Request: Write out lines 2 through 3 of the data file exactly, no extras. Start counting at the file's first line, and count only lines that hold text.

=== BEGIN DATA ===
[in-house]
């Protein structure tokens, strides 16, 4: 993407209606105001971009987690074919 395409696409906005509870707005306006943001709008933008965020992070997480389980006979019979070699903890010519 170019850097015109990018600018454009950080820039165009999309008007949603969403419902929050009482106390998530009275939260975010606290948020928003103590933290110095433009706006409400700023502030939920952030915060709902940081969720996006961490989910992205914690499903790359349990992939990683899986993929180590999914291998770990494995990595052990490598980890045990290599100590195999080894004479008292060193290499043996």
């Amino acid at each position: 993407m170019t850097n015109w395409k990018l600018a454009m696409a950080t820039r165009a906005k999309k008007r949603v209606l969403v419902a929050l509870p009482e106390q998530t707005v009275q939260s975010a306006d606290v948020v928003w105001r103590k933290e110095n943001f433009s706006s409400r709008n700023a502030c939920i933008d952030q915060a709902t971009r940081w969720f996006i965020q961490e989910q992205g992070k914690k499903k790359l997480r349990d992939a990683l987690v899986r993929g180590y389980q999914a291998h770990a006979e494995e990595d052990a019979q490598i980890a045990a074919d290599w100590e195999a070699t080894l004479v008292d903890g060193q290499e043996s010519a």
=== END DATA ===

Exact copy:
């Protein structure tokens, strides 16, 4: 993407209606105001971009987690074919 395409696409906005509870707005306006943001709008933008965020992070997480389980006979019979070699903890010519 170019850097015109990018600018454009950080820039165009999309008007949603969403419902929050009482106390998530009275939260975010606290948020928003103590933290110095433009706006409400700023502030939920952030915060709902940081969720996006961490989910992205914690499903790359349990992939990683899986993929180590999914291998770990494995990595052990490598980890045990290599100590195999080894004479008292060193290499043996």
């Amino acid at each position: 993407m170019t850097n015109w395409k990018l600018a454009m696409a950080t820039r165009a906005k999309k008007r949603v209606l969403v419902a929050l509870p009482e106390q998530t707005v009275q939260s975010a306006d606290v948020v928003w105001r103590k933290e110095n943001f433009s706006s409400r709008n700023a502030c939920i933008d952030q915060a709902t971009r940081w969720f996006i965020q961490e989910q992205g992070k914690k499903k790359l997480r349990d992939a990683l987690v899986r993929g180590y389980q999914a291998h770990a006979e494995e990595d052990a019979q490598i980890a045990a074919d290599w100590e195999a070699t080894l004479v008292d903890g060193q290499e043996s010519a």